Argentina's (not so) unusual pari passu clause
Thanks very much to Credit Slips for inviting me to guest blog. I know that many readers of this blog have been following the pari passu saga unfolding in the Second Circuit. Posts by Anna Gelpern here, and by Felix Salmon and others elsewhere, have explored some of the implications. I want to add some context to show why the Second Circuit's recent decision strikes many as a very big deal. In this post, I'll focus on whether Argentina's pari passu clause was somehow unique, so that the court's decision has only minor implications for other countries. (The short answer: It wasn't unique.)
As contracts, sovereign bonds are fascinating. They are very long, it's not clear that anyone reads them, and it is tempting to assume (wrongly) that they all say the same thing. But in fact, bonds vary in lots of seemingly minor ways. The problem is that it can be hard to tell whether the variance is accidental or is a deliberate effort to modify the standard template. (I'll say more on this in a future post discussing another snippet of contract language that got Argentina into trouble: its sovereign immunity waiver.) Argentina's bonds, however, included a fairly significant addition to the standard pari passu clause.
The Securities ... shall at all times rank pari passu and without any preference among themselves. The payment obligations of the Republic under the Securities shall at all times rank at least equally with all its other present and future unsecured and unsubordinated External Indebtedness.
Throughout the lawsuit, the plaintiffs have taken pains to stress that their argument focuses on the meaning of the bold text. One reason for this may be to avoid giving the impression that the case has serious implications for other sovereigns and future restructurings. The suggestion, which I have heard echoed in other places, is that Argentina uses a unique version of the pari passu clause. But that's not true.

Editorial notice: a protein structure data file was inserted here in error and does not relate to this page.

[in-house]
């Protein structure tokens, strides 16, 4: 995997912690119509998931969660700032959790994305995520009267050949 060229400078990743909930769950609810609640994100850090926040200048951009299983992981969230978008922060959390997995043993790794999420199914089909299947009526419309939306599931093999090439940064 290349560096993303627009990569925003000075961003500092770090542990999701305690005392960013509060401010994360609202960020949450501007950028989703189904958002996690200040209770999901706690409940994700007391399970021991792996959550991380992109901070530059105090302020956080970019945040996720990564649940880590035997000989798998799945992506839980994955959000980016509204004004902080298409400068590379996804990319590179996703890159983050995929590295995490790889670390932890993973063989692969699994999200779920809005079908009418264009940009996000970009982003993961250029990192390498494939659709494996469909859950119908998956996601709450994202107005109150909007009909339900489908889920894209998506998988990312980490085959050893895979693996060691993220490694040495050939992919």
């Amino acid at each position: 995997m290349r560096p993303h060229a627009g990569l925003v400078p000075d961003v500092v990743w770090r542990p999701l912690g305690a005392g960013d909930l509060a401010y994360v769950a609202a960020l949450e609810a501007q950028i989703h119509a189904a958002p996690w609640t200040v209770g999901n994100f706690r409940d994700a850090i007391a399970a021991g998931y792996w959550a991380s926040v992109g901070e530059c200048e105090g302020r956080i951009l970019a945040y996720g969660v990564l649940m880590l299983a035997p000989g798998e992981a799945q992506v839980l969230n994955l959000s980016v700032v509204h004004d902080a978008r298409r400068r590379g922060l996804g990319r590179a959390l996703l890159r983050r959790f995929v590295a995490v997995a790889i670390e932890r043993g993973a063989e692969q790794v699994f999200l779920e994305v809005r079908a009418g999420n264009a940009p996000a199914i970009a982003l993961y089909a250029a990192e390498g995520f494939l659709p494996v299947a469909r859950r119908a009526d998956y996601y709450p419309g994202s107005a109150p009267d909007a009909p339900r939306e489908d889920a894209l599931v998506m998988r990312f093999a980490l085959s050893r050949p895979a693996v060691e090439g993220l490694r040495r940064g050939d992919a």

The Second Circuit interpreted the bolded language as a promise that Argentina would not pay on its exchange bonds without also paying holdouts ("The second sentence ... prohibits Argentina, as bond payor, from paying on other bonds without paying on the FAA bonds"). Whether or not you agree with that interpretation, it's fair to say that it took a lot of people by surprise. There is a lot of confusion about what the pari passu clause means and why it keeps appearing in sovereign bonds. When asked, lawyers have lots of explanations, most of which don't hold up very well against the data. In fact, one of the real mysteries is why lawyers keep making changes to the clause, including by adding language just like the boldface text used by Argentina. As the two sources linked immediately above demonstrate, this or functionally similar language has become more common over time.
The figure below divides pari passu clauses into three categories: (1) those that seem to promise only that the issuer will maintain the equal ranking of its bonds (green); (2) those that, like Argentina's clause, arguably imply an equal payment obligation (yellow); and (3) those that contain what amounts to an explicit promise of equal payment (red-e.g., the bonds "rank pari passu in right of payment and shall be paid as such"). You can see the increase over time, to the point where nearly half of the bonds issued in the 2000s fall into the yellow category, meaning they use language that is functionally identical to that used by Argentina. (Note: the figure draws from a sample of bonds governed by foreign law; it doesn't include bonds governed by the issuing country's own law.)
This doesn't mean the Second Circuit got it wrong, of course. But the court's decision has significant implications for other issuers. Read broadly, the court interpreted Argentina's pari passu clause as a promise never to restructure. That's because sovereign restructurings have to be voluntary, but few bondholders will agree to reduce their claims if they know that the issuer is obliged to pay holdouts in full. The Second Circuit dismissed this concern, because it thought collective action clauses would eliminate holdouts. But as Anna has pointed out, that's not necessarily true.
Of course, the court's decision is only as potent as its remedy. But this post has gone on long enough, so I'll take that up in a later post.